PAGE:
Medical Records should be documented with complete and accurate information of patients along with correct administered medications. Tampering or altering medical records is illegal and is a crime punishable with fines and jail time. By doing such, can mislead and can cause harm to patients. But if you are dealing with such accusations or complaints, it is best to seek help from a nurse attorney.
At the time of the initial incident, an RN was employed as a Staff Nurse at a hospital in Plano, Texas, and has been in this position for one (1) year and five (5) months.
On or about May 29, 2005, the RN failed to document her attempted communication with the physician and subsequent communication with the pharmacy regarding clarification of a physician’s order to administer “Vitamin 2.5 mg this am.” The RN’s conduct resulted in an incomplete medical record and was likely to injure the patient in that subsequent caregivers would not have accurate information on which to base their care decisions.
On or about August 24, 2005, the RN failed to administer K-dur to a patient, as ordered by the physician, after she noted the order at 1635. The medication was subsequently administered by another nurse on the next shift. The RN’s conduct was likely to injure the patient from non-efficacious care.
On or about September 5, 2005, the RN failed to note and implements a physician’s order to apply Thromboembolic Deterrent (TED) hose for the patient, written at 14:57 during her shift, as required. The RN’s conduct was likely to injure the patient from the possible formation of peripheral blood clots.
On or about September 16, 2005, the RN failed to note and implement a physician’s order to administer Solumedrol 125 mg intravenously to a patient, as required. The RN’s conduct was likely to injure the patient from non-efficacious care.
In response to the incidents, the RN states that she had called the physician to clarify the order but he had not called back before the pharmacy contacted her about the order. According to the RN, the pharmacy technician stated that the pharmacy would contact the physician and send both the medication and a corrected order once the order had been clarified. She also states that she noted the order and initiated the procurement process from the pharmacy but she is unsure of the time frame before the medication was profiled in the system and was delivered by the pharmacy. And added that the physician did not at any time insinuate the TED hose was an absolute necessity and that she placed the TED hose on the bedside table when they arrived at 17:00, asking the on-coming nurse for the next shift to apply them. Lastly, the RN states that the order was somehow missed, possibly because the chart may have been placed back into the carousel or the chart may have remained with the physician, so the order was not noted and was not sent to the pharmacy.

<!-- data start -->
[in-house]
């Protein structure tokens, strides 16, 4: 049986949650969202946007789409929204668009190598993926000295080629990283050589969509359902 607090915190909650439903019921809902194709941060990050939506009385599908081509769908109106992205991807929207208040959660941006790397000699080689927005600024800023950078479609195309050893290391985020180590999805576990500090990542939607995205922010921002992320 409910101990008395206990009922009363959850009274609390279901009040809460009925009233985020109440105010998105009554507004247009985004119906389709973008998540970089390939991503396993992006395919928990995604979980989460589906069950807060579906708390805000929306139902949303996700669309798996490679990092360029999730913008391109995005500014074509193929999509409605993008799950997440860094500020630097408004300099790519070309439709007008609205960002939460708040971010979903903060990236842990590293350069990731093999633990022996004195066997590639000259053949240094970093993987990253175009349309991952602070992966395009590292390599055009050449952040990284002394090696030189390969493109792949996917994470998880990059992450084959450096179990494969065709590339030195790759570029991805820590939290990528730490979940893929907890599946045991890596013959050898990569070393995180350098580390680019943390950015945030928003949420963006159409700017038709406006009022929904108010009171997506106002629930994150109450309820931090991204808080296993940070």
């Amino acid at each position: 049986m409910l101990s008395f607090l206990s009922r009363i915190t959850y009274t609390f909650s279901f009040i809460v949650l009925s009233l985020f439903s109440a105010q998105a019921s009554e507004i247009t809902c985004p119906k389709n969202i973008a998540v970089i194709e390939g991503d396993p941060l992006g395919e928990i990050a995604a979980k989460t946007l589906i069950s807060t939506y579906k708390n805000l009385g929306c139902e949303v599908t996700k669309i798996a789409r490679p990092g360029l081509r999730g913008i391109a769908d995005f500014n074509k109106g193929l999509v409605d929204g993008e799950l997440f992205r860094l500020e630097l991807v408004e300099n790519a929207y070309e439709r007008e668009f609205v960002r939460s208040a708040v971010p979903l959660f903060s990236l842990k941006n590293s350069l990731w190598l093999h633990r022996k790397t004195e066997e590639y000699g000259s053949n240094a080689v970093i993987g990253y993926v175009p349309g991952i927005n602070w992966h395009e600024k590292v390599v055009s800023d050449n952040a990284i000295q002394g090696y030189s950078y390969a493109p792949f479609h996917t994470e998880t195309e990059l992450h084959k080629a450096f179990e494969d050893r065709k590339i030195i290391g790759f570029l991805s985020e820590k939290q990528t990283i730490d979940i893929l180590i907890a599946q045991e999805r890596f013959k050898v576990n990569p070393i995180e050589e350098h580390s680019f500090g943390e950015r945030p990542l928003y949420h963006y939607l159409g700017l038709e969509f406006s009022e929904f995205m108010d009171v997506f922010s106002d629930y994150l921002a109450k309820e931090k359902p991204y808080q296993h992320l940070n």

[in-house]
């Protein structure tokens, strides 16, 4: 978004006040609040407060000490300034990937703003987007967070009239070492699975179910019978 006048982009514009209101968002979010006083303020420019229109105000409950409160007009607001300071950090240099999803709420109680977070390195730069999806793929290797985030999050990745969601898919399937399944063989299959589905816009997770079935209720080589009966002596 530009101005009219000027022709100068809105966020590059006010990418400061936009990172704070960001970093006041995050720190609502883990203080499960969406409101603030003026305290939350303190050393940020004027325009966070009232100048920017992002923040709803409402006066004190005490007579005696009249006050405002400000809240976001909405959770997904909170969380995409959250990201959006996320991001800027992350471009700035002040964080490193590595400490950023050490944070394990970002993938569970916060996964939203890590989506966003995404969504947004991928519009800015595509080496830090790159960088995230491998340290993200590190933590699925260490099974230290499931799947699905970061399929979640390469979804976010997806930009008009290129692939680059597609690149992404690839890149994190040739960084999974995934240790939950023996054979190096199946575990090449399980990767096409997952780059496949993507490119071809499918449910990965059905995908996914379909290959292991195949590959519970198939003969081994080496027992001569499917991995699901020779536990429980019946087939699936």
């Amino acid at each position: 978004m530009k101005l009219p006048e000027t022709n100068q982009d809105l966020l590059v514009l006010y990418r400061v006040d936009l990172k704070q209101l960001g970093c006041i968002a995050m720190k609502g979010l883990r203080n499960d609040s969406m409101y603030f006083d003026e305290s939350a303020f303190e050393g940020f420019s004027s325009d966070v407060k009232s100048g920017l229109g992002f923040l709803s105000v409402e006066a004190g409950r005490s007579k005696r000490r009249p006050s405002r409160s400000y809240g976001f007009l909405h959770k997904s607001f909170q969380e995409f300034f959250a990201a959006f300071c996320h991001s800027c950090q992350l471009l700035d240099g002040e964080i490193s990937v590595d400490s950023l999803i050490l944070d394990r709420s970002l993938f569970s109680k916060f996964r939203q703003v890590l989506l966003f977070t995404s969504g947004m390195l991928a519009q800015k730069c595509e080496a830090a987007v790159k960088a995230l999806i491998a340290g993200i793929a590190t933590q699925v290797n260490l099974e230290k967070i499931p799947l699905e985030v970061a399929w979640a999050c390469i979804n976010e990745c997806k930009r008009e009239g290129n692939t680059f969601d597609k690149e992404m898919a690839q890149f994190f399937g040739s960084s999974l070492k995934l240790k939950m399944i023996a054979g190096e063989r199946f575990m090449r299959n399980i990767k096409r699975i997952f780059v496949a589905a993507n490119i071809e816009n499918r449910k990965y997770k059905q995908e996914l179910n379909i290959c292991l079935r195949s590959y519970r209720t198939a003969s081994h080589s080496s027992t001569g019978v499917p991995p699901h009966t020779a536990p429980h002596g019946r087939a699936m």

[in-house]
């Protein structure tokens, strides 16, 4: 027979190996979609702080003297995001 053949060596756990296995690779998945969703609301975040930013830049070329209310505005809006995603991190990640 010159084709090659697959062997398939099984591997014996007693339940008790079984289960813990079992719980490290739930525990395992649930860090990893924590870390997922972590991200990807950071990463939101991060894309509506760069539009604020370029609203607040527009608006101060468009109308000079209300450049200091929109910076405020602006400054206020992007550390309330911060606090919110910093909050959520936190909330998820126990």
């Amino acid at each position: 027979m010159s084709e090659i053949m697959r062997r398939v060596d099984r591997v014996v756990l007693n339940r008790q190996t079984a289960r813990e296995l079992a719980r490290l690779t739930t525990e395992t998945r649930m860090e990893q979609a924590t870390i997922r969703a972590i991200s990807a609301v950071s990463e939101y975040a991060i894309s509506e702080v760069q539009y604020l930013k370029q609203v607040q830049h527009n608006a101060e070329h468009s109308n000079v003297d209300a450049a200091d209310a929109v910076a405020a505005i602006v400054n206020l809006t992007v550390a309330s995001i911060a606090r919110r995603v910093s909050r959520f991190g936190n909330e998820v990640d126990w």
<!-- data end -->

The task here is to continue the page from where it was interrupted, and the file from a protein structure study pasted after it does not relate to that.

Therefore, as a result of the RN’s misconduct, the Board had to take disciplinary action against the RN. The sanction given to the RN was based on the evidence presented to the Board.
The RN should have consulted a nurse attorney for help and assistance when dealing with such kind of case. It is the better way to have your case solve and end it with a positive outcome.
Do you have questions about the Texas Board of Nursing disciplinary process? Contact The Law Office of Nurse Attorney Yong J. An for a confidential consultation by calling or texting 24/7 at (832) 428-5679 and ask for attorney Yong.